RE: [Discuss-sudbury-model] Re: Erik's post about starting a school

From: Melissa Bradford <>
Date: Fri Apr 28 11:44:01 2006

I agree with Stuart, although I would add the following: "unless you
have A LOT of seed money and A LOT of people on board."
Melissa Bradford
formerly - Liberty Valley School, Prairie Sage Sudbury School

-----Original Message-----
[] On Behalf Of
Sent: Friday, April 28, 2006 10:17 AM
Subject: [Discuss-sudbury-model] Re: Erik's post about starting a school

Hi Erik,
This is Stuart Williams, a founder of Cedarwood Sudbury School in Santa
Clara, CA (but no longer a Sudbury school staffer), responding to your
post about starting a Sudbury school an hour's drive from Sudbury Valley
School. While I am proud of starting a school and have the highest
respect for those who pull it off (or even try), if I were in your
position I would think twice about your plan. I know the driving time to
SVS seems daunting, but starting a Sudbury school is daunting as well: I
spent perhaps 3000 hours starting one, and others in our founders group
contributed maybe 500-1000 hours more. Let's not even try to count the
hours--mostly unpaid--spent keeping the school going once it opened!
Furthermore, the school you found will simply not be as good as Sudbury
Valley School. The advantages of SVS over a small Sudbury school are
   --More choice of friends and activities.
   --Established school culture.
   --Experienced and highly qualified staff (the average staff tenure at
Sudbury Valley is maybe 20 years; at Cedarwood it averaged less than
   --A lower percentage of "desperadoes" in the student population.
Regarding my last point, parents and students have various reasons to be
attracted to the Sudbury model. One of them is desperation, because the
child's experience in conventional school is so terrible. While many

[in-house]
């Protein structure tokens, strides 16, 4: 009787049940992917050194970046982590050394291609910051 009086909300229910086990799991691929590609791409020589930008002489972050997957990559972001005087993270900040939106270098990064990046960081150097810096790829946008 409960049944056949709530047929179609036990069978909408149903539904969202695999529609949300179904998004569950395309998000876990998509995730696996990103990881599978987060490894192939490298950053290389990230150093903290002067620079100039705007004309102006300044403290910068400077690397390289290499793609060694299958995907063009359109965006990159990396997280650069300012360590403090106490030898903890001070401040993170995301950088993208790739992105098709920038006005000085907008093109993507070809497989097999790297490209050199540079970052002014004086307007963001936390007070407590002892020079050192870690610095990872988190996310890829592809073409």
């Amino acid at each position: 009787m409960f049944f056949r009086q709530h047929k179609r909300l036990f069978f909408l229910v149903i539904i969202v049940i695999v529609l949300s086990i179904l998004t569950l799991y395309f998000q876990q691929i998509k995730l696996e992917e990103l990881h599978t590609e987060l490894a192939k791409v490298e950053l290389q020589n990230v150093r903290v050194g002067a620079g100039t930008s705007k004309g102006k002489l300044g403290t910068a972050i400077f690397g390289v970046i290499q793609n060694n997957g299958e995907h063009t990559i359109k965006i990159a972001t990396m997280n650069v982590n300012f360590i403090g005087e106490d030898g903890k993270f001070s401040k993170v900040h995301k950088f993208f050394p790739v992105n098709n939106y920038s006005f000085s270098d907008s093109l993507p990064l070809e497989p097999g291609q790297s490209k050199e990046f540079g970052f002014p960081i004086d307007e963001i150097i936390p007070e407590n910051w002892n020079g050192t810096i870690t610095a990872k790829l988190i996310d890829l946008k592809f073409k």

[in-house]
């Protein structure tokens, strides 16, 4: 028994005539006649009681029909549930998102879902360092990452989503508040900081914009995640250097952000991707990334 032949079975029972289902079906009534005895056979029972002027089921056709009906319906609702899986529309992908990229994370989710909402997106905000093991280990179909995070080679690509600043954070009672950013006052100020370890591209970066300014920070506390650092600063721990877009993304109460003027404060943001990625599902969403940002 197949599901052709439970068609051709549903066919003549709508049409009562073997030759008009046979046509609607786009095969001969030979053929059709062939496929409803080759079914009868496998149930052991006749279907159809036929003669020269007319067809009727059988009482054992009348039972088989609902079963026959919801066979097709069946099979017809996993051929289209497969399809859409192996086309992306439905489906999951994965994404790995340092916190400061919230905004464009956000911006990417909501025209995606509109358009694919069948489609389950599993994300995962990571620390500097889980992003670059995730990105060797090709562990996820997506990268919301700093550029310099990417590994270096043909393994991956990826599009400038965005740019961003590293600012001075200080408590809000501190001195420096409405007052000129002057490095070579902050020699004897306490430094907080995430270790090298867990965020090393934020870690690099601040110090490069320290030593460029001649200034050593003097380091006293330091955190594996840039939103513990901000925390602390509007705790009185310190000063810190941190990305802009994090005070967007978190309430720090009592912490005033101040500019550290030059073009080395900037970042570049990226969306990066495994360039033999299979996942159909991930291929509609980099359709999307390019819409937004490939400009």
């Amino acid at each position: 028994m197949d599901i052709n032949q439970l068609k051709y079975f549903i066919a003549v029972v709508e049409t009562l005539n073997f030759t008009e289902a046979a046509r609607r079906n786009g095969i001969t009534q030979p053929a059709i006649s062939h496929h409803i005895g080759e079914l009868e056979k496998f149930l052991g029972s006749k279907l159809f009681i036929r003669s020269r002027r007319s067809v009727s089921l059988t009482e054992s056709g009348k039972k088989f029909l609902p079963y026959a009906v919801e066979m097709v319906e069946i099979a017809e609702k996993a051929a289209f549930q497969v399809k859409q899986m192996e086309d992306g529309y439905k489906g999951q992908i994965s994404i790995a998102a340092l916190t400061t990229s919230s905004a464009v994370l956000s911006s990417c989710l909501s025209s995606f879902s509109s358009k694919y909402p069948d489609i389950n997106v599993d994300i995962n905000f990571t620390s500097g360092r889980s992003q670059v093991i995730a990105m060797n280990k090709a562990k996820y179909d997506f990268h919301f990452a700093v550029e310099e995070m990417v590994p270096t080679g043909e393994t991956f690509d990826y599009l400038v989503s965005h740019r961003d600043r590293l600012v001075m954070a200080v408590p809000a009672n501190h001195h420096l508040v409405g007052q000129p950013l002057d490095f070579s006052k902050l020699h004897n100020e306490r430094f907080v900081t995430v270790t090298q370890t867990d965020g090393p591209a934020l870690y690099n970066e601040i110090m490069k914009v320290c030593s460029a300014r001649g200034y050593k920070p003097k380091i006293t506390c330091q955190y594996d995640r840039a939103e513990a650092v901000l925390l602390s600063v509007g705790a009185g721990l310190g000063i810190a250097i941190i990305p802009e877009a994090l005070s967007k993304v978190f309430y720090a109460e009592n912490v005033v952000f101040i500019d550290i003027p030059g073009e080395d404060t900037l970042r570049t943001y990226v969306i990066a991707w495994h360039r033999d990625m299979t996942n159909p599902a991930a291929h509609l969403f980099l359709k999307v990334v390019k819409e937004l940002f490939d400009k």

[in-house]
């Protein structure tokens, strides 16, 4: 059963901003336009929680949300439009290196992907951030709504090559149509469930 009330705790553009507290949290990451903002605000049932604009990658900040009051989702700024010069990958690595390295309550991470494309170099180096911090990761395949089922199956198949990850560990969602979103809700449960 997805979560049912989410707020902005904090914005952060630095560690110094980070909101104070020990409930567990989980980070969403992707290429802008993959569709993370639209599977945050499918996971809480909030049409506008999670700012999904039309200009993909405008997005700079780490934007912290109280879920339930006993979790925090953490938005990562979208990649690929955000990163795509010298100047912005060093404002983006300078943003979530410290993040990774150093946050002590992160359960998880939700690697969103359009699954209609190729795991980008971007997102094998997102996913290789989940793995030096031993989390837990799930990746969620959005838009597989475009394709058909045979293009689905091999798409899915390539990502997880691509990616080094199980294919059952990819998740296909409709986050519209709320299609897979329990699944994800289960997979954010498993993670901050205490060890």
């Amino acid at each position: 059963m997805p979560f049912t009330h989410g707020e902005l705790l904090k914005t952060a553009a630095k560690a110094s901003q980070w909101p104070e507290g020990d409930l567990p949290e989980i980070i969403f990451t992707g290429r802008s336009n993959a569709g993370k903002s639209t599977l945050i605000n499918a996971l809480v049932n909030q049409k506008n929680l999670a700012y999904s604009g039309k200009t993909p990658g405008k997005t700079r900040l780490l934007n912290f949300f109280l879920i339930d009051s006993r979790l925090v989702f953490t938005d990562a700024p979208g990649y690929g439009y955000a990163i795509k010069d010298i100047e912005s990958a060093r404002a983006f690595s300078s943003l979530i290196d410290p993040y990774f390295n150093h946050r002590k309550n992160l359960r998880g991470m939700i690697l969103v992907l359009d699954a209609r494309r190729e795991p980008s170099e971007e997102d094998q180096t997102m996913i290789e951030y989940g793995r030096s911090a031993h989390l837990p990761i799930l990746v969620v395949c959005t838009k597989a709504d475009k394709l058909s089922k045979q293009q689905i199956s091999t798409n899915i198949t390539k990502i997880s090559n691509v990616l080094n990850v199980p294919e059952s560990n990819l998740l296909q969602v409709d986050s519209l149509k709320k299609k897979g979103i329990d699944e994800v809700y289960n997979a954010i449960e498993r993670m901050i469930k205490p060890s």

students who are enrolled out of desperation work out fine, a fairly
high percentage do not. I think many parents would view enrolling their
children in a small startup Sudbury school to be riskier proposition
than enrolling them at SVS, and the ones most likely to take the leap
will be the most desperate. A small startup school will allow most of
these students to enroll, motivated by hope, idealism, lack of bitter
experience, and a need to increase enrollments; also, schools often
don't know what problems a student is bringing with them (and parents
typically don't say).
If I listed the problems some of our students had, you might suspect
that I founded an atypically dysfunctional school, or else conclude that
small Sudbury schools are a bad idea. I don't think either is true. I'll
let people from other Sudbury schools speak up to say that my comments
about desperadoes aren't true, but I personally saw them wreck several
schools (in cooperation with staff members who were too tolerant or out
of touch).
As for whether small Sudbury schools are a good idea at all, I think
they are the best option for a variety of students. Cedarwood served
many of these students well. Generally, though, students left us after
1-3 years. They had many reasons for leaving, some better than others.
My guess is that students at SVS stay there a lot longer than they did
at Cedarwood, which I think is a good measure for how good the schools
are meeting their students' needs.
Take care,

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Received on Fri Apr 28 2006 - 11:43:50 EDT

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